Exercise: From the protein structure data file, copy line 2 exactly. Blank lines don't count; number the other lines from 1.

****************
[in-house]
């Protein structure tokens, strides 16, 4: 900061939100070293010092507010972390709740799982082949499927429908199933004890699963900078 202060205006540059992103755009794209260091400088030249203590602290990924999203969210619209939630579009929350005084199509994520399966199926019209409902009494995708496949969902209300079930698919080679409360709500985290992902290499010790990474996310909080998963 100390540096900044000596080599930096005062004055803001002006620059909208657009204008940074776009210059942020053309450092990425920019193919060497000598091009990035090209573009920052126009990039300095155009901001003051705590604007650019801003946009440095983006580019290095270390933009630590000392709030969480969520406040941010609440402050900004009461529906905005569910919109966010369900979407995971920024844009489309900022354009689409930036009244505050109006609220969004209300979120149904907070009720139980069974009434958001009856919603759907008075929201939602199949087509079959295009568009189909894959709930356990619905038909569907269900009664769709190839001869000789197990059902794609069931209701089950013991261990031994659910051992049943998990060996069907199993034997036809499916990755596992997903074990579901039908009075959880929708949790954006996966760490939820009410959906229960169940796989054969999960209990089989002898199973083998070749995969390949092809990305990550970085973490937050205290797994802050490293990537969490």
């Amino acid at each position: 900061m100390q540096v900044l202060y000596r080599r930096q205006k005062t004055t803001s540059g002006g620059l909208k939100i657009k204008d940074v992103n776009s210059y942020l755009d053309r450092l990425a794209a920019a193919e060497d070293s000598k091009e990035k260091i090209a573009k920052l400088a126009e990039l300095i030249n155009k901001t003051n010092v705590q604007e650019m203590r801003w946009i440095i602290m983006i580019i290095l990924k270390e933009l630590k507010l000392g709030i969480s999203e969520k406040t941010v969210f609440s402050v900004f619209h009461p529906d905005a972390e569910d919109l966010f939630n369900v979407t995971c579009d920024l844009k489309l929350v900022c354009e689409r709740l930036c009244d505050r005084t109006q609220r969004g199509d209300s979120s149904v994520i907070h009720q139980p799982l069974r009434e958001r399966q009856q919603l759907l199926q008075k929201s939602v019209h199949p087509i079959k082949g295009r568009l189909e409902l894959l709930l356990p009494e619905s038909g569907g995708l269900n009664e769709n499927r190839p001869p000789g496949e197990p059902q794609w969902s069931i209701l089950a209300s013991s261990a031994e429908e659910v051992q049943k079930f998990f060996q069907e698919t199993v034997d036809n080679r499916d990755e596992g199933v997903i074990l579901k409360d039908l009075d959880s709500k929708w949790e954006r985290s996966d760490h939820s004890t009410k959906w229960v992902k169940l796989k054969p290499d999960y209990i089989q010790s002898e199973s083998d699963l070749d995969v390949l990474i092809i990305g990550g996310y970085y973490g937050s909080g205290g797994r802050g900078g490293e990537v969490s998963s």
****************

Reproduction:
């Protein structure tokens, strides 16, 4: 900061939100070293010092507010972390709740799982082949499927429908199933004890699963900078 202060205006540059992103755009794209260091400088030249203590602290990924999203969210619209939630579009929350005084199509994520399966199926019209409902009494995708496949969902209300079930698919080679409360709500985290992902290499010790990474996310909080998963 100390540096900044000596080599930096005062004055803001002006620059909208657009204008940074776009210059942020053309450092990425920019193919060497000598091009990035090209573009920052126009990039300095155009901001003051705590604007650019801003946009440095983006580019290095270390933009630590000392709030969480969520406040941010609440402050900004009461529906905005569910919109966010369900979407995971920024844009489309900022354009689409930036009244505050109006609220969004209300979120149904907070009720139980069974009434958001009856919603759907008075929201939602199949087509079959295009568009189909894959709930356990619905038909569907269900009664769709190839001869000789197990059902794609069931209701089950013991261990031994659910051992049943998990060996069907199993034997036809499916990755596992997903074990579901039908009075959880929708949790954006996966760490939820009410959906229960169940796989054969999960209990089989002898199973083998070749995969390949092809990305990550970085973490937050205290797994802050490293990537969490």